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  • Writer's picturePaul Semendinger

A Look At How Recent Great Second Basemen Have Aged – Part 2 (Defense and Position Changes)

By Paul Semendinger

January 20, 2024

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NOTE - Yesterday and today I am re-running two articles I wrote in October 2020 looking at second baseman historically.

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On Monday, I opined that the Yankees should not resign D.J. LeMahieu this off-season. I believe I made that case clearly.


Yesterday, I did a comparison of how the top 10 second basemen since 1970 (by bWAR) performed offensively after their age 32 season. The conclusion after that study was that the vast majority suffered a big drop in production following their age-32 or age-33 seasons.


Some remained good, very few remained great. No second baseman on the list remained an all-star type player throughout his age 32-36 seasons (which will be the ages D.J. LeMahieu will be over the course of his next contract).


Loyal reader Rudy Lopes asked if the data showed a similar regression when looking at these same players’ defensive performance. He also asked how second basemen who switched positions later in their careers performed after they switched positions.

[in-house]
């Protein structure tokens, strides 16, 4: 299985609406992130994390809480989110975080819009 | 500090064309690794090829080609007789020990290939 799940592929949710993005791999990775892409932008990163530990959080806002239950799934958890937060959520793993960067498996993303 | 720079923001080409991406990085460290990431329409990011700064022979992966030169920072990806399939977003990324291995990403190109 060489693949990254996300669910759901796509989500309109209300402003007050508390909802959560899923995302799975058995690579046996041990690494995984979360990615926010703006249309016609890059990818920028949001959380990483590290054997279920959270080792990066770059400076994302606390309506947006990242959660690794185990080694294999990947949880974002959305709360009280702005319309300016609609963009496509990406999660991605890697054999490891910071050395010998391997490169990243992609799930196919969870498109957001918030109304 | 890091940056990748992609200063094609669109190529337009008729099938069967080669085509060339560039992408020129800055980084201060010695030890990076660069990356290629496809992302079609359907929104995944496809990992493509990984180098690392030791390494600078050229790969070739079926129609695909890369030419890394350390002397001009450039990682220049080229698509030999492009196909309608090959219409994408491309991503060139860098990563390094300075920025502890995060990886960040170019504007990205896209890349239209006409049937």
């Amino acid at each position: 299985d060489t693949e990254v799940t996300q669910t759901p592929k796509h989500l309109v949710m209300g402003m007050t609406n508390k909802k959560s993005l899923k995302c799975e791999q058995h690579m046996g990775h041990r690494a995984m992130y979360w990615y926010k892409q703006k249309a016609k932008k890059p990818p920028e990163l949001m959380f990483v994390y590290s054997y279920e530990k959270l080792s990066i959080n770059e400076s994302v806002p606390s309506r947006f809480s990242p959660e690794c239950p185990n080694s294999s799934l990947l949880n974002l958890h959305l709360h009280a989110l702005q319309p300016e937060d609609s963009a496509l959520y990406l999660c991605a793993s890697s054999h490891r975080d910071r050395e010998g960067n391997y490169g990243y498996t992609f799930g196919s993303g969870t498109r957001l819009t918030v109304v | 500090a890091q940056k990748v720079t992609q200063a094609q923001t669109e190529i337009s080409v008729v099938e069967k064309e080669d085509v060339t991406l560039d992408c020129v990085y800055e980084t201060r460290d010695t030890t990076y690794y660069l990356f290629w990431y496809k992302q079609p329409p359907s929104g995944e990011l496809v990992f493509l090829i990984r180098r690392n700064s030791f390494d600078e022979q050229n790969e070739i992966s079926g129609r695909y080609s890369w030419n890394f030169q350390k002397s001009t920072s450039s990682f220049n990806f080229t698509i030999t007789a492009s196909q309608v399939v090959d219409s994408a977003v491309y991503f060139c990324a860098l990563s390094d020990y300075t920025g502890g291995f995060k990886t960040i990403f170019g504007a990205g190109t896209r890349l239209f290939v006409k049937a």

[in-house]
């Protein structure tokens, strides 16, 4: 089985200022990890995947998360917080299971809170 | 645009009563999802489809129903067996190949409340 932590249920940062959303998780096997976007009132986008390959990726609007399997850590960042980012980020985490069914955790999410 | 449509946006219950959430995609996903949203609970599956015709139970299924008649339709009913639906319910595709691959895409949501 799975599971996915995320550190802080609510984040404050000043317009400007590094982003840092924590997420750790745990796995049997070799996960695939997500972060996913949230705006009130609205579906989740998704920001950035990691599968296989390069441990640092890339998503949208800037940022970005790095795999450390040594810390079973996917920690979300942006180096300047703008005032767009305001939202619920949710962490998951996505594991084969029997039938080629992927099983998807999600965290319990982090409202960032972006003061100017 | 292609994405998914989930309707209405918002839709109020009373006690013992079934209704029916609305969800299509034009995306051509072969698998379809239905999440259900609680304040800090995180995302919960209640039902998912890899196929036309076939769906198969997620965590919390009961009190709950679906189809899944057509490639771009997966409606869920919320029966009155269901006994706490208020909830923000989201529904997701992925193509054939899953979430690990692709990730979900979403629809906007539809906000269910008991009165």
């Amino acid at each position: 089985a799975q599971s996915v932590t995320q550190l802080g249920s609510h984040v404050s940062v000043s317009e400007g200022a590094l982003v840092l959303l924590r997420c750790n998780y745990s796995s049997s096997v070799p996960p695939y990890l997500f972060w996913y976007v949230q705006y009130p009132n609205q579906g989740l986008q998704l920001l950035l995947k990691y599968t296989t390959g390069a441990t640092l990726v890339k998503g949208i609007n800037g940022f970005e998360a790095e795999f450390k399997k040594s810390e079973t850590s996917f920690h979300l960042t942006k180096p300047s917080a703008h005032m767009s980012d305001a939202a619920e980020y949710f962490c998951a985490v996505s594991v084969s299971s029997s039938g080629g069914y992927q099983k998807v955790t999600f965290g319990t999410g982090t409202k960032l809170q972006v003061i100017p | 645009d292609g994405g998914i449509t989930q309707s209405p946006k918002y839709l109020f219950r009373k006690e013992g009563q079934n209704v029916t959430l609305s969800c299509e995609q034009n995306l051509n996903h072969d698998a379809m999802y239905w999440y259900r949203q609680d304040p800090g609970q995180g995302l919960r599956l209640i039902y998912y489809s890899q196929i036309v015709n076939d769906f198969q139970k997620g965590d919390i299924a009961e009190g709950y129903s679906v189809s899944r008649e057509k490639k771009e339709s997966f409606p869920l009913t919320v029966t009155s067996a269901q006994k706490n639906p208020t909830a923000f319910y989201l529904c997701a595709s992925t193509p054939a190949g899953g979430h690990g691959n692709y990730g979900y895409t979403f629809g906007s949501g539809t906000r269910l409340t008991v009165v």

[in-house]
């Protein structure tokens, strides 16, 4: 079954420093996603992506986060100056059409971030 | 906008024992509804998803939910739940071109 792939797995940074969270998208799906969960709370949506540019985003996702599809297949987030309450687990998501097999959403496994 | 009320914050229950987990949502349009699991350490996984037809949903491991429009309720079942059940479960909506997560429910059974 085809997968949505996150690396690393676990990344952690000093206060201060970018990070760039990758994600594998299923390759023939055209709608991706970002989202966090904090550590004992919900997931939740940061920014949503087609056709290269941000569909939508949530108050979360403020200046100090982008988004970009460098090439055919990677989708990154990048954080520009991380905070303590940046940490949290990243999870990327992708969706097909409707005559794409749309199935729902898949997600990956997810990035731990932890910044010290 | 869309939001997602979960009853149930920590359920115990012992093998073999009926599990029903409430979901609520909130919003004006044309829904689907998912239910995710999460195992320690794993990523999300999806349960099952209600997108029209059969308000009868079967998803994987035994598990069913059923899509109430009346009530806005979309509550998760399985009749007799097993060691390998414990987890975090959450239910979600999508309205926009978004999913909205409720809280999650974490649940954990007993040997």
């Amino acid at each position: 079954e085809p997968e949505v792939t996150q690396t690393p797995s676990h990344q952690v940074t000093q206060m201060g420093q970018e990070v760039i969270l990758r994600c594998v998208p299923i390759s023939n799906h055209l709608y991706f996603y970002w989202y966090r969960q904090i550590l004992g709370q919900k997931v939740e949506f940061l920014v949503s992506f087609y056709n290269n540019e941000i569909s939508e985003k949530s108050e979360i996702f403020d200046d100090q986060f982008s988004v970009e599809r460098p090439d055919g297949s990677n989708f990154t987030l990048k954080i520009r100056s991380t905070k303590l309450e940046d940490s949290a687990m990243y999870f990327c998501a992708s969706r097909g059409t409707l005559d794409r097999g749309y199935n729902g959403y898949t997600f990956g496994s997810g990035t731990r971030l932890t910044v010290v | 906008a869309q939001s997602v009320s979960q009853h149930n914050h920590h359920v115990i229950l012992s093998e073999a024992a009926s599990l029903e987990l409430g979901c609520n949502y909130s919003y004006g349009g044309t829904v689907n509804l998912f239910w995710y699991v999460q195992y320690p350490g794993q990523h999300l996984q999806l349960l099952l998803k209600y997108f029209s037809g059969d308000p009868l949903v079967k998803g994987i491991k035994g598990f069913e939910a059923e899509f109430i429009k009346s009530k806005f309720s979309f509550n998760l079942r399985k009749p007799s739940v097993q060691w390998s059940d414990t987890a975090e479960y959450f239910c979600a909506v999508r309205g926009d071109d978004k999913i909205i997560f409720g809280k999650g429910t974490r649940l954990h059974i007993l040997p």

What follows is the data I collected in the follow-up studies. First I will look at the defensive numbers, then I’ll look at second basemen who switched positions in their 30s. (As always, I used Baseball-Reference for the stats.)


Let’s begin with the same top 10 second basemen since 1970 and their dWAR totals from their age 29-32 seasons and then their age 33-36 seasons:


JOE MORGAN – Widely considered the Gold Standard for second basemen in this era, Joe Morgan never had a negative dWAR from the age of 27 through his age 32 season. His average dWAR in that period was 1.21. After his age 32 season, Morgan never had a positive dWAR season. His average dWAR from ages 33-35 was -0.63.

  • dWAR ages 29-32 = 1.21

  • dWAR ages 33-36 = -0.63


LOU WHITAKER – Lou Whitaker is the only player on this list to improve over time, if only slightly.

  • dWAR ages 29-32 = 0.77

  • dWAR ages 33-36 = 0.85


BOBBY GRITCH –

  • dWAR ages 29-32 = 0.85

  • dWAR ages 33-36 = 0.30


ROBINSON CANO – Like Joe Morgan, he never had a negative dWAR through his ages 26-31 seasons. Between the ages of 32-37, he had four seasons with a negative dWAR.

  • dWAR ages 29-32 = 0.98

  • dWAR ages 33-36 = 0.12


RYNE SANDBERG – For all intents and purposes, Ryne Sandberg was the same player defensively from his age 29 season through his age 36 season.

  • dWAR ages 29-32 = 0.875

  • dWAR ages 33-36 = 0.825


ROBERTO ALOMAR –

  • dWAR ages 29-32 = 0.95

  • dWAR ages 33-36 = 0.47


WILLIE RANDOLPH – Willie Randolph was also statistically the same defensive player.

  • dWAR ages 29-32 = 1.05

  • dWAR ages 33-36 = 1.05


CRAIG BIGGIO –

  • dWAR ages 29-32 = 0.65

  • dWAR ages 33-36 = -0.32


CHASE UTLEY –

  • dWAR ages 29-32 = 2.07

  • dWAR ages 33-36 = 0.30


JEFF KENT –

  • dWAR ages 29-32 = 0.47

  • dWAR ages 33-36 = 0.27